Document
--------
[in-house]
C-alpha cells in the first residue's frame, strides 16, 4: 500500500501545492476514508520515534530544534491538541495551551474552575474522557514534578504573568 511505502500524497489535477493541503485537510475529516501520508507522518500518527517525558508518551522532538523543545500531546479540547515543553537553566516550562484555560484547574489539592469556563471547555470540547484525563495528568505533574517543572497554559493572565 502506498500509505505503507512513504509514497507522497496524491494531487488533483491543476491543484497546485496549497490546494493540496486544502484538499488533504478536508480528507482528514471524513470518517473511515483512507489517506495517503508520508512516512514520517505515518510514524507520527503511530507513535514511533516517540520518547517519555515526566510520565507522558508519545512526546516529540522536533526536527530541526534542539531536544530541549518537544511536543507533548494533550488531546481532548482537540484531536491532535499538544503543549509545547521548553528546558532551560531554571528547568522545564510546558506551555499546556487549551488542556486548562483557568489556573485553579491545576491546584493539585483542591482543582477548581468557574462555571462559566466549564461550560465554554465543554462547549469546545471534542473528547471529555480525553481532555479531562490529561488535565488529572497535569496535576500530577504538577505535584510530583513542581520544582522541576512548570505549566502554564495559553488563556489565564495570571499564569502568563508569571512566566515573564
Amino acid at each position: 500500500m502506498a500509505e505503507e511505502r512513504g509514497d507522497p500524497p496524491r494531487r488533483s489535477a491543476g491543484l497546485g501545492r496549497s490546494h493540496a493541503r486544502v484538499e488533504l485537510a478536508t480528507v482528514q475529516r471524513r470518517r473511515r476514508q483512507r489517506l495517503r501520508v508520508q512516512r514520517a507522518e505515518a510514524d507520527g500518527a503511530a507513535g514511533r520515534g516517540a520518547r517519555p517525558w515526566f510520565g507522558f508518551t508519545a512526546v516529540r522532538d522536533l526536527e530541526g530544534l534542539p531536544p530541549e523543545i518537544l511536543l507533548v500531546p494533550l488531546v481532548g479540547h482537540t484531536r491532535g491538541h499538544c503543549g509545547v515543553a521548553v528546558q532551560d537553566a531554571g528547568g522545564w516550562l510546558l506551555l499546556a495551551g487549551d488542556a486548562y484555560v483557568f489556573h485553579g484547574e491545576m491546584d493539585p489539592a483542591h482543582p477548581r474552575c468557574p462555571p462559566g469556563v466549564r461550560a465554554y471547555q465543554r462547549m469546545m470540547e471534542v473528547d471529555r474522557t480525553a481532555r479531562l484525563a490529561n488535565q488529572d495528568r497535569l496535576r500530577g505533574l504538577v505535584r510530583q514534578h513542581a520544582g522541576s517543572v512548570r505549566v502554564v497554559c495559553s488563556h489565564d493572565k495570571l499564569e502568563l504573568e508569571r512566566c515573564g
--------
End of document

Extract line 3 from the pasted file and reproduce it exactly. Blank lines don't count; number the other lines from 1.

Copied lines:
Amino acid at each position: 500500500m502506498a500509505e505503507e511505502r512513504g509514497d507522497p500524497p496524491r494531487r488533483s489535477a491543476g491543484l497546485g501545492r496549497s490546494h493540496a493541503r486544502v484538499e488533504l485537510a478536508t480528507v482528514q475529516r471524513r470518517r473511515r476514508q483512507r489517506l495517503r501520508v508520508q512516512r514520517a507522518e505515518a510514524d507520527g500518527a503511530a507513535g514511533r520515534g516517540a520518547r517519555p517525558w515526566f510520565g507522558f508518551t508519545a512526546v516529540r522532538d522536533l526536527e530541526g530544534l534542539p531536544p530541549e523543545i518537544l511536543l507533548v500531546p494533550l488531546v481532548g479540547h482537540t484531536r491532535g491538541h499538544c503543549g509545547v515543553a521548553v528546558q532551560d537553566a531554571g528547568g522545564w516550562l510546558l506551555l499546556a495551551g487549551d488542556a486548562y484555560v483557568f489556573h485553579g484547574e491545576m491546584d493539585p489539592a483542591h482543582p477548581r474552575c468557574p462555571p462559566g469556563v466549564r461550560a465554554y471547555q465543554r462547549m469546545m470540547e471534542v473528547d471529555r474522557t480525553a481532555r479531562l484525563a490529561n488535565q488529572d495528568r497535569l496535576r500530577g505533574l504538577v505535584r510530583q514534578h513542581a520544582g522541576s517543572v512548570r505549566v502554564v497554559c495559553s488563556h489565564d493572565k495570571l499564569e502568563l504573568e508569571r512566566c515573564g